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Venezuela (i/ˌvɛnəˈzweɪlə/ ven-ə-zwale-ə, Spanish pronunciation: [be.neˈswela]), officially called theBolivarian Republic of Venezuela (Spanish: República Bolivariana de Venezuela [reˈpu.βlika βoliβaˈɾjana ðe βeneˈswela]), is a country on the northern coast of South America. Venezuela's territory covers around 916,445 square kilometres (353,841 sq mi) with an estimated population of approximately 29,100,000. Venezuela is considered a state with extremely high biodiversity, with habitats ranging from the Andes mountains in the west to the Amazon Basin rainforest in the south, via extensive llanos plains and Caribbean coast in the center and the Orinoco River Delta in the east.
Venezuela was colonized by Spain in 1522 despite resistance from indigenous peoples. It became one of the first Spanish American colonies to declare independence (in 1811) but did not securely establish independence until 1821 (as a department of the federal republic of Gran Colombia, gaining full independence in 1830). During the 19th century Venezuela suffered political turmoil and dictatorship, and it was dominated by regional caudillos (military strongmen) well into the 20th century. The country has had democratic governments since 1958; before that, like most countries of Latin America, it suffered some coups and military dictatorships. Economic shocks in the 1980s and 1990s led to a political crisis causing hundreds of deaths in the Caracazo riots of 1989, two attempted coups in 1992, and the impeachment of President Carlos Andrés Pérez for embezzlement of public funds in 1993. A collapse in confidence in the existing parties saw the 1998 election of former career officer Hugo Chávez and the launch of the Bolivarian Revolution, beginning with a 1999 Constituent Assembly to write a new Constitution of Venezuela.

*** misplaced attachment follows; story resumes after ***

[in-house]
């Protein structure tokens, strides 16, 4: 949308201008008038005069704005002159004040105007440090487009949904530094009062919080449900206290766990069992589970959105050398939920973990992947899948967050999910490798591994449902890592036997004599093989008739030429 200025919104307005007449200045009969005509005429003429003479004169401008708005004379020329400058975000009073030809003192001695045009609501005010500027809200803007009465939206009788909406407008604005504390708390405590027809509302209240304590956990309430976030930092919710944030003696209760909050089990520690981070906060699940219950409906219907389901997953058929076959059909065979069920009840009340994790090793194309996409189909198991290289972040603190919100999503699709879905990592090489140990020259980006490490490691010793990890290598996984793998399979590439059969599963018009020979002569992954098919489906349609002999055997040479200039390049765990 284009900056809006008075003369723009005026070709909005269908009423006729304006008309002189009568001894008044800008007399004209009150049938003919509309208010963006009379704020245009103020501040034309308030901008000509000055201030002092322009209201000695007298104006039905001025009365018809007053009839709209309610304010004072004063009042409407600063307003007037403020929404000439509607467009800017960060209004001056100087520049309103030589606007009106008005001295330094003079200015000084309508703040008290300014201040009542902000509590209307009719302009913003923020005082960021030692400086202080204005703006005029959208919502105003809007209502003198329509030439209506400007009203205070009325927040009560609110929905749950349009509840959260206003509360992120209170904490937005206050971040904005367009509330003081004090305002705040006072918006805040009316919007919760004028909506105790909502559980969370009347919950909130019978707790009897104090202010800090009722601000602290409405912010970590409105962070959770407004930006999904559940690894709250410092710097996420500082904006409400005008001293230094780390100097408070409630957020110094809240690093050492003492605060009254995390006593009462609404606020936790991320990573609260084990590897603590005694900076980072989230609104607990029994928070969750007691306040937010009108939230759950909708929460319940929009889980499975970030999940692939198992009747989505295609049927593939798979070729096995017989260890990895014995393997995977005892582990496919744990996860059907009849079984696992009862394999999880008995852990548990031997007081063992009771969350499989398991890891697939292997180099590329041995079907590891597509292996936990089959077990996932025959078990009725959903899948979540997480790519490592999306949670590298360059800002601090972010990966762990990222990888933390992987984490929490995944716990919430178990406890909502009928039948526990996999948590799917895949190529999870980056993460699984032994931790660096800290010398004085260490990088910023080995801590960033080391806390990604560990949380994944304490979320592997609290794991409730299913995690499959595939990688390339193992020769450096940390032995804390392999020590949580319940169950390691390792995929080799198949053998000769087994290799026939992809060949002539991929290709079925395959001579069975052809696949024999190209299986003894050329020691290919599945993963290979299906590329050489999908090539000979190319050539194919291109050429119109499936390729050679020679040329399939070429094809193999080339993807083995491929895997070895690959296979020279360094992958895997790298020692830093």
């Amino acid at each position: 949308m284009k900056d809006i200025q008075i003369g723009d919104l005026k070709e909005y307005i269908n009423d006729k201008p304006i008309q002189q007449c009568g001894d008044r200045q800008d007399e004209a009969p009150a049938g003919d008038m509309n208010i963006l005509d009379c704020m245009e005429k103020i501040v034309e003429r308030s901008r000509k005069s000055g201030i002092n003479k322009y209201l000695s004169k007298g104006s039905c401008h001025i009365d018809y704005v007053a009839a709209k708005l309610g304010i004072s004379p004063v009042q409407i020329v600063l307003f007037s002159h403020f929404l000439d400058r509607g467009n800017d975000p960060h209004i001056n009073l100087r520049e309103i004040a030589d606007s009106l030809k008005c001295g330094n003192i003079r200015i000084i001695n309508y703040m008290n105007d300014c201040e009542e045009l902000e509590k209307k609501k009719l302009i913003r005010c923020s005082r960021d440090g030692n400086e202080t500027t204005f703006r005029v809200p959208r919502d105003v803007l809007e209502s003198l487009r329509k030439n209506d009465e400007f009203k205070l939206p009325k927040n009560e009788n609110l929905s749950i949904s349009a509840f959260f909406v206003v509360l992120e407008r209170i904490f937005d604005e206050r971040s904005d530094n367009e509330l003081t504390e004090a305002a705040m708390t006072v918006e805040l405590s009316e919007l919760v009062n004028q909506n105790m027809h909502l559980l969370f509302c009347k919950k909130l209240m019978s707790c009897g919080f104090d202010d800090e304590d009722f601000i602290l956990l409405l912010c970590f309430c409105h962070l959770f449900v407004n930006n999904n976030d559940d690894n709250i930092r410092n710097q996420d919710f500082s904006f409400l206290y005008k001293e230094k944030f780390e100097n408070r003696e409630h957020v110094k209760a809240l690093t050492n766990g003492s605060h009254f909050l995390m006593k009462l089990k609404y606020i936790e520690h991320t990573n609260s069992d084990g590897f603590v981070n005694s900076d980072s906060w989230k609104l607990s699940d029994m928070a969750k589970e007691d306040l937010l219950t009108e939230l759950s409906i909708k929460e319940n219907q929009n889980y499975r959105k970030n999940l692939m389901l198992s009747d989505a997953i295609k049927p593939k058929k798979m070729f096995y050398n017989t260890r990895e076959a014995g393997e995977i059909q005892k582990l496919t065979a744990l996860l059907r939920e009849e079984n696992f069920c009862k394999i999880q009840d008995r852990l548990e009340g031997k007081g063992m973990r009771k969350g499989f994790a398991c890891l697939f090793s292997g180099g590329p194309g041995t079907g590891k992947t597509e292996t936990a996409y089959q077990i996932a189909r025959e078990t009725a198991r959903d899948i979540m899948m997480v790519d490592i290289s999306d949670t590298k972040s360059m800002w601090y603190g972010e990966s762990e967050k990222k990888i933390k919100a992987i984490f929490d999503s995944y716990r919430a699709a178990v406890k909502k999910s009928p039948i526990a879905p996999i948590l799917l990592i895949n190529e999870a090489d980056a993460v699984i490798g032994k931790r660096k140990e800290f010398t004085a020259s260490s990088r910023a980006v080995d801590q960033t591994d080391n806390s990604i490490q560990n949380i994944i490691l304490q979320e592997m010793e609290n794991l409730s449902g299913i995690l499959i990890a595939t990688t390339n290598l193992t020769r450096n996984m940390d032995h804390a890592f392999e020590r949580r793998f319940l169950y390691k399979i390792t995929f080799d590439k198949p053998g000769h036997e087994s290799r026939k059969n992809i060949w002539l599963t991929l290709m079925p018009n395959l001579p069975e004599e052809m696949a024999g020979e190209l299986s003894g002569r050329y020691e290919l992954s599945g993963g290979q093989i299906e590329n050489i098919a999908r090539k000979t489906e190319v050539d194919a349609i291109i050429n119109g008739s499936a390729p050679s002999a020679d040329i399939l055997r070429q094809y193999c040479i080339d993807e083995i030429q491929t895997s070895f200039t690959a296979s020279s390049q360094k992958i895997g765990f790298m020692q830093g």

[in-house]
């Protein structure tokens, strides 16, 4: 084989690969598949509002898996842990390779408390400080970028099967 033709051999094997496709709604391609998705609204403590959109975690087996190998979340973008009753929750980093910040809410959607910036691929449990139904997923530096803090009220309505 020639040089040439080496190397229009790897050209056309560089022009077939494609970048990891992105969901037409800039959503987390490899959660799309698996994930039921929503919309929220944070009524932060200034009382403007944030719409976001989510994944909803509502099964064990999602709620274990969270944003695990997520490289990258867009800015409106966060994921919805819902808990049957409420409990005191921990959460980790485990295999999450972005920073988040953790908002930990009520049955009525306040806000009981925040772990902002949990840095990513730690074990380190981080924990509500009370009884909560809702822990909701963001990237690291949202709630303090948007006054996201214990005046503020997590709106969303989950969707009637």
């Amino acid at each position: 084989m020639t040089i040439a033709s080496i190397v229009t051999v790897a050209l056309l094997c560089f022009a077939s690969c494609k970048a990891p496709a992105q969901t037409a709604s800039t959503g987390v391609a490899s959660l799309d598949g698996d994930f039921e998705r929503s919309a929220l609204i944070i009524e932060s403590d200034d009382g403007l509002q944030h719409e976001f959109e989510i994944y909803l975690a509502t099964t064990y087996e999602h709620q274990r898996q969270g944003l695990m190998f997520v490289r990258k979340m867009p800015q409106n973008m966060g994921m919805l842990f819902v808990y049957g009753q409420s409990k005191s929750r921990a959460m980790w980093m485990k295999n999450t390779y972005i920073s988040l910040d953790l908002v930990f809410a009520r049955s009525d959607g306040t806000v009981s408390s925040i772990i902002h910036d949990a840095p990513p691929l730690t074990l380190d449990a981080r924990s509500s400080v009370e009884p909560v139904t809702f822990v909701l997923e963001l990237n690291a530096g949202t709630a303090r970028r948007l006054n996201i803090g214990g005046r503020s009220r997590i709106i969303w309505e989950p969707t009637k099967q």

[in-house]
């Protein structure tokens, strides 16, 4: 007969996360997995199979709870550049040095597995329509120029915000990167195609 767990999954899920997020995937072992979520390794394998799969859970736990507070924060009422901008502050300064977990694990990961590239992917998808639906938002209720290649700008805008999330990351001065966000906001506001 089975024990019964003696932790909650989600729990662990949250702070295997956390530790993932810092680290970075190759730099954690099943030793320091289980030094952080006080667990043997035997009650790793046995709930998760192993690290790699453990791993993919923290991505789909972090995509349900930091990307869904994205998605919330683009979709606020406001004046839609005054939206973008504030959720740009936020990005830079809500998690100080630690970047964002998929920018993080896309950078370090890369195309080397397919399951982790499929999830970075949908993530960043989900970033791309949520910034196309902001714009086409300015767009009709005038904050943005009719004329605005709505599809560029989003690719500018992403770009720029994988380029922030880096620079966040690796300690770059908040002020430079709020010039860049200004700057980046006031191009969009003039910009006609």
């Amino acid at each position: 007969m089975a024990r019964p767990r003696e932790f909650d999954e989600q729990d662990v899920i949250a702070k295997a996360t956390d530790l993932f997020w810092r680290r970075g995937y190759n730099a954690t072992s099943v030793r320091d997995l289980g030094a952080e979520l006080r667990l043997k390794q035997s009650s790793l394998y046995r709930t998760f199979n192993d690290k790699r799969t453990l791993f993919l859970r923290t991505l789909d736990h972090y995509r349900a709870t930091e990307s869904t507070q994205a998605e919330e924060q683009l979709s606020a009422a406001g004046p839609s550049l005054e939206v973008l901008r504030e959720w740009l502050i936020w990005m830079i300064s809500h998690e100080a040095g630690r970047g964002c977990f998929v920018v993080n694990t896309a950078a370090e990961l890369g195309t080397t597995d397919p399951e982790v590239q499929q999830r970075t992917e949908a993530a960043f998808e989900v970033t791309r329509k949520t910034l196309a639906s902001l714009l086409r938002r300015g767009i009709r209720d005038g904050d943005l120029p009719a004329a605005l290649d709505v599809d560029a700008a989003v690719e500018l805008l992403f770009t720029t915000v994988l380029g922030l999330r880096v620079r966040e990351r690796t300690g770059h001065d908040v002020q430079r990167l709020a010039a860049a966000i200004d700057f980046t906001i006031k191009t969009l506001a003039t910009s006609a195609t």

Venezuela is a federal presidential republic consisting of 23 states, the Capital District (coveringCaracas), and Federal Dependencies (covering Venezuela's offshore islands). Venezuela also claims all Guyanese territory west of the Essequibo River; this 159,500 square kilometres (61,583 sq mi) tract was dubbed Guayana Esequiba or the Zona en Reclamación (the "zone being reclaimed").
Venezuela is among the most urbanized countries in Latin America; the vast majority of Venezuelans live in the cities of the north, especially in the capital, Caracas, which is also the largest city and one of the most dangerous cities in the world. Since the discovery of oil in the early 20th century, Venezuela has been one of the world's leading exporters of oil and has the largest oil reserves. Previously an underdeveloped exporter of agricultural commodities such as coffee andcocoa, oil quickly came to dominate exports and government revenues. The 1980s oil glut led to anexternal debt crisis and a long-running economic crisis, which saw inflation peak at 100% in 1996and poverty rates rise to 66% in 1995 as (by 1998) per capita GDP fell to the same level as 1963, down a third from its 1978 peak. The recovery of oil prices after 2001 boosted the Venezuelan economy and facilitated social spending, although the fallout of the 2008 global financial crisis saw a renewed economic downturn. However, as of late 2010 Venezuela's economy returned to growth.Currently, Venezuela's economy is in a steady state of decline and the crime rate has sharply increased and is among the highest in the world.